What is a hangover?
By most common sense definitions, hangovers are the result of consuming too much alcohol over the past 24 hours. The more alcohol you consume, the more likely it is you'll have a hangover. The exact quantity needed to be consumed by each person to get a hangover is different based on a number of different factors.
By medical definitions, a hangover itself is not a serious health condition. However try to explain that to anyone who’s ever had a pounding forehead the morning after a night of excessive alcohol debauchery. And there are risks to your body that come along with a hangover.
One of the formost reasons a hangover occurs is dehydration. Ethanol (alcohol) is a diuretic, which means that it causes the person drinking it, ironically, to lose water. It then acts on the brain's pituitary gland, stopping the production of vasopressin, a hormone that controls the re-absorption of water by the kidneys. With this important hormone switched off, our bladders fill up with water and we expel more water than we take in. This also explains why drinking makes you want to pee so much.
Your body and its organs need water to work right. We all know that. Without enough water, the cells begin 'to shrivel up' and that includes your brain cells. Your brain is attached to the skull by filaments and as it shrinks, it pulls on these filaments. Thus, you get that pounding headache that is so synonymous with a hangover.
Your mouth also dries out. Most call this drymouth. When that happens, bacteria can build up, leaving a foul tasting scum on your tongue. Having fun yet?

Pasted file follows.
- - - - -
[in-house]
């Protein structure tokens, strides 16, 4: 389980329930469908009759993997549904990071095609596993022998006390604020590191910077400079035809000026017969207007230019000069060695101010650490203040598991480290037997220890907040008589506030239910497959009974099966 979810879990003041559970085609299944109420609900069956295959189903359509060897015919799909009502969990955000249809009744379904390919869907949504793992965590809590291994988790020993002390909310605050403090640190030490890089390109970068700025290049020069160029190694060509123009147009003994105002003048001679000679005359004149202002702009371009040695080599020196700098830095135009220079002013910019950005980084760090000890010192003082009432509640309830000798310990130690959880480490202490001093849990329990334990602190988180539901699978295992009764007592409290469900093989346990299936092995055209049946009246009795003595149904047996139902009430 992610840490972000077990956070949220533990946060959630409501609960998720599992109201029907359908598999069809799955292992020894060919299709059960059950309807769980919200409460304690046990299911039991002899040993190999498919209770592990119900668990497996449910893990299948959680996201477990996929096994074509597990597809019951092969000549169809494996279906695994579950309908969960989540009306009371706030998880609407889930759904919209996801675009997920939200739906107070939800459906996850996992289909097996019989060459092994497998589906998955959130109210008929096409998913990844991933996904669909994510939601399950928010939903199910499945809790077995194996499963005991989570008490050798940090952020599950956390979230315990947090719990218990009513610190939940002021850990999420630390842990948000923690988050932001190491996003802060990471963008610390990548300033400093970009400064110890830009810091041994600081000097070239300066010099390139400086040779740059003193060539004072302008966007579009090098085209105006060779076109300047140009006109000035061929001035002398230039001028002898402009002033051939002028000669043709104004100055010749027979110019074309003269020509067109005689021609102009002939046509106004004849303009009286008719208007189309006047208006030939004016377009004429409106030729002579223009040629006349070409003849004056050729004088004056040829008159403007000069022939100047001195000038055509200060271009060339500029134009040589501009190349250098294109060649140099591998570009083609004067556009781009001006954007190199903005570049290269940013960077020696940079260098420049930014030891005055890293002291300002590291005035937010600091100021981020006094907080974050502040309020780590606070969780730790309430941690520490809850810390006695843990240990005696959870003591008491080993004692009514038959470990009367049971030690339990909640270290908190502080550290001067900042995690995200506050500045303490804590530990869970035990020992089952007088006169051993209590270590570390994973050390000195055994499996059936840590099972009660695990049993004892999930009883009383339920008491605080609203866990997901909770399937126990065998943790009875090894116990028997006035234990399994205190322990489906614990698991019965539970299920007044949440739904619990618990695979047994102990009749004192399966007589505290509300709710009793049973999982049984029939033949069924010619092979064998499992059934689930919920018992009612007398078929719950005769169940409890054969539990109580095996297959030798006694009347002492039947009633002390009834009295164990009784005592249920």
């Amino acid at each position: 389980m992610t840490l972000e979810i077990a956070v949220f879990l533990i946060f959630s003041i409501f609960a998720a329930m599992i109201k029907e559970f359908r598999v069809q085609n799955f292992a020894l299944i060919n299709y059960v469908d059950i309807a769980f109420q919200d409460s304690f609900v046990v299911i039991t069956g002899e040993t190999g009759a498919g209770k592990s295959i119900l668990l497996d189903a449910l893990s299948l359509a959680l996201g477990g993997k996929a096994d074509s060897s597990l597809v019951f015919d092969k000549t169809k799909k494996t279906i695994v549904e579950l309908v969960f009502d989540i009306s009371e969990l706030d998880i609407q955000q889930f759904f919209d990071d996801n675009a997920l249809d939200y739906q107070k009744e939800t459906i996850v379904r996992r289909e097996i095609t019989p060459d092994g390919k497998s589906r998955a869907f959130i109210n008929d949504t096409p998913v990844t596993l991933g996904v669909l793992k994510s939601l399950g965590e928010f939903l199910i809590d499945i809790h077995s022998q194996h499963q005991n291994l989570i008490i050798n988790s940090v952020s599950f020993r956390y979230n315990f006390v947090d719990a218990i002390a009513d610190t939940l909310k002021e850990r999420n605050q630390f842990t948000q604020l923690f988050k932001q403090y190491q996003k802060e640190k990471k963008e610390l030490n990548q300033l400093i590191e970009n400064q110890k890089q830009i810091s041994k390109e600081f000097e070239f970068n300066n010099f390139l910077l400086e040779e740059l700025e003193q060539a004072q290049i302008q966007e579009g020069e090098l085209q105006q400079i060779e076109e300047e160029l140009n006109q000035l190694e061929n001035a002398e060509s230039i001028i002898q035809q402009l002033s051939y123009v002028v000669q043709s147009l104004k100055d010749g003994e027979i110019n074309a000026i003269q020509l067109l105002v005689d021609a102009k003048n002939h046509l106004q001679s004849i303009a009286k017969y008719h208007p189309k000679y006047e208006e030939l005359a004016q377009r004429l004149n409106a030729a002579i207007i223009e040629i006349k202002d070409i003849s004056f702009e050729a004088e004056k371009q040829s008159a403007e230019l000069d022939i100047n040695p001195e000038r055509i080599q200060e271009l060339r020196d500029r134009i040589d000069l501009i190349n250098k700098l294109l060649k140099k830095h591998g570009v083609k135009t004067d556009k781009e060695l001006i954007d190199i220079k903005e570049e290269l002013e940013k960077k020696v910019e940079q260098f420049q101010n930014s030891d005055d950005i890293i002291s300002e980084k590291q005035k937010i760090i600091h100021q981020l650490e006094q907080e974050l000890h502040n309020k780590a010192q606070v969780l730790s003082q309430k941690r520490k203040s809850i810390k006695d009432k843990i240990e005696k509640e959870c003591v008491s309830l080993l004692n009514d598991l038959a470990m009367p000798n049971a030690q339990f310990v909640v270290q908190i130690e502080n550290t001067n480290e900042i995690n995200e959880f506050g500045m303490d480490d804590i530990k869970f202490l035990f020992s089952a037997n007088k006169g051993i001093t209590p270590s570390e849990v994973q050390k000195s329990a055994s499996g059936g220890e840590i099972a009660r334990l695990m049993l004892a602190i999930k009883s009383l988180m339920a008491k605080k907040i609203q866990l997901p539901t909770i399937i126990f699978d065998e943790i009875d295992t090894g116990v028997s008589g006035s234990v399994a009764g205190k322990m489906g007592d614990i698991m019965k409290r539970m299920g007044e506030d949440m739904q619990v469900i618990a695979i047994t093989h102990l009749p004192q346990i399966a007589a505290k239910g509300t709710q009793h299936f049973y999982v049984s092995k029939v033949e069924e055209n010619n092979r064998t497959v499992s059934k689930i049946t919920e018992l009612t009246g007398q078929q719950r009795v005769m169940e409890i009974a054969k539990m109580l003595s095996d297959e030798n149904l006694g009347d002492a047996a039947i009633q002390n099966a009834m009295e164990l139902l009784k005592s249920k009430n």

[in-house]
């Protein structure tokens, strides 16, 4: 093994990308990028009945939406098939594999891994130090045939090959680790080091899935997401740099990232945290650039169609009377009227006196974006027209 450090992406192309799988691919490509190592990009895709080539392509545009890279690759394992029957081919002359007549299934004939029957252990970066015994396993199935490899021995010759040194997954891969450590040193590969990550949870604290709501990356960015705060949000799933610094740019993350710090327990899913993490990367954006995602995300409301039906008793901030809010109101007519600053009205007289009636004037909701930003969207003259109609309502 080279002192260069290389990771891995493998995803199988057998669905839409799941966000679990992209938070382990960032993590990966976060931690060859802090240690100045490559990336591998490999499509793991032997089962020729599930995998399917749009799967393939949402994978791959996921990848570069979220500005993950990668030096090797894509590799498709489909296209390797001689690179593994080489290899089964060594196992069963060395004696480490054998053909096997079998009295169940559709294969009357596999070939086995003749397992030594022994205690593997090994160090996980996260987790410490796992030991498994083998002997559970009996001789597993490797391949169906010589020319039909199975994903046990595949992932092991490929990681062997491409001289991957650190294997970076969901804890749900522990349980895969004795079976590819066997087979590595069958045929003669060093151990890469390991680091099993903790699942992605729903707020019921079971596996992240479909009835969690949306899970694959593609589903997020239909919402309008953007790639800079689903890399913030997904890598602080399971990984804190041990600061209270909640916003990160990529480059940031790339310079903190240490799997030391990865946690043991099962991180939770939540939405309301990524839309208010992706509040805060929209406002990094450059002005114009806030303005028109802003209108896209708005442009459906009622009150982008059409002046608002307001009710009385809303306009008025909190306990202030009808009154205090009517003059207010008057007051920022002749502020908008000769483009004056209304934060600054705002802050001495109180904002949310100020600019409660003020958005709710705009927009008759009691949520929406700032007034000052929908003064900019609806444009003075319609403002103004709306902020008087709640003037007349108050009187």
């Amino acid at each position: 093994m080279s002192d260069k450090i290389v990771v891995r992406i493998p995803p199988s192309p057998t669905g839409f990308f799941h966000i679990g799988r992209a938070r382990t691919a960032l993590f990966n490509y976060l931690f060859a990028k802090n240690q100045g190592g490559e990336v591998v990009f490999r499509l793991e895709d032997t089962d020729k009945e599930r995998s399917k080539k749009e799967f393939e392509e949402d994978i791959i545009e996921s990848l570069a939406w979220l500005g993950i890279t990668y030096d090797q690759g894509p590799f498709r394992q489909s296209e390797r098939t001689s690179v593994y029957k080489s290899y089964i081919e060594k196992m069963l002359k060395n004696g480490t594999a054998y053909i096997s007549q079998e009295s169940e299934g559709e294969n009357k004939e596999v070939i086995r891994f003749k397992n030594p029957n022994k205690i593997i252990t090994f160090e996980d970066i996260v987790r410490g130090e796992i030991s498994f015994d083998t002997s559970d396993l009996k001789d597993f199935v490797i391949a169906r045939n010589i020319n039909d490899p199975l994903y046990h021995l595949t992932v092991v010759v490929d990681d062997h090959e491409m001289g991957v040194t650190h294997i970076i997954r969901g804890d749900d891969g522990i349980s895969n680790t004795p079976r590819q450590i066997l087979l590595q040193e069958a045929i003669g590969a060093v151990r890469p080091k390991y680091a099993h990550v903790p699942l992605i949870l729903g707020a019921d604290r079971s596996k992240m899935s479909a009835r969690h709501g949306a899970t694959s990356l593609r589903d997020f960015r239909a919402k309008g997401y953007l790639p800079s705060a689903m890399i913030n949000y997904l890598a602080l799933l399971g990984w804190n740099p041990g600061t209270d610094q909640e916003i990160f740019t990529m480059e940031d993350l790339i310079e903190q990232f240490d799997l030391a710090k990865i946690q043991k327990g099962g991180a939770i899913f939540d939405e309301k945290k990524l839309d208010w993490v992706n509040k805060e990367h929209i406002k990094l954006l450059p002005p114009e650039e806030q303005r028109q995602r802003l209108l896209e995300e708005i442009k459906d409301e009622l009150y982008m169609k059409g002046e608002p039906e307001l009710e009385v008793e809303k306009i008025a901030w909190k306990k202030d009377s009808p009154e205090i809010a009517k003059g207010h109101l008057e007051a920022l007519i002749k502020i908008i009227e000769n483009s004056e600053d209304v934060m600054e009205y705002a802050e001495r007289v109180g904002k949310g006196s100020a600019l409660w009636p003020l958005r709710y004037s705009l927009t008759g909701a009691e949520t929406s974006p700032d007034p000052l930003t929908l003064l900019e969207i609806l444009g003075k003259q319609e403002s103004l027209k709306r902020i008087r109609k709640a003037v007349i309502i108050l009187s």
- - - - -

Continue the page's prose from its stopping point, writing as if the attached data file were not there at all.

It's not just ethanol that causes our hangover since it isn't the only alcohol in beer, wine and spirits. Methanol can be present, particularly in cheap wine and that is a poison to humans. When the liver breaks down methanol, formic acid is formed - a really nasty chemical that you don't anywhere near your body.
Want the bad news now? A person with a hangover is likely to feel cruddy for 8 to 24 hours. Want even more bad news? There’s not much you can do to speed up the process.
Here's a list of home remedies we've found that supposedly taking care of that massive, pounding hangover. Some are from bartentders, some are just folklore. Some are even billed as natural ways to take care of 'the dog that bit 'ya'. Just remember, only time and water are what most doctors and scientists believe in. That, and the fact that prevention is often the best form of medicine.
They may not be scientifically sound. They may not even be remotely effective. But ask around and these top five hangover 'cures' seem to be the most popular around.
If you think the person who makes their living getting people to drink each night has more of an insight on hangovers than any doctor, then this list of top remedies from bartenders is for you.
Maybe it's because they came from our Moms. Maybe it's because these so-called cures are all natural foods. Either way, people believe this list work wonders on a hangover.
The opinions of a bazillion people can't be wrong, right? Here's a list of hangover cures from all around the world. But beware, some of them might be worse than what got you there.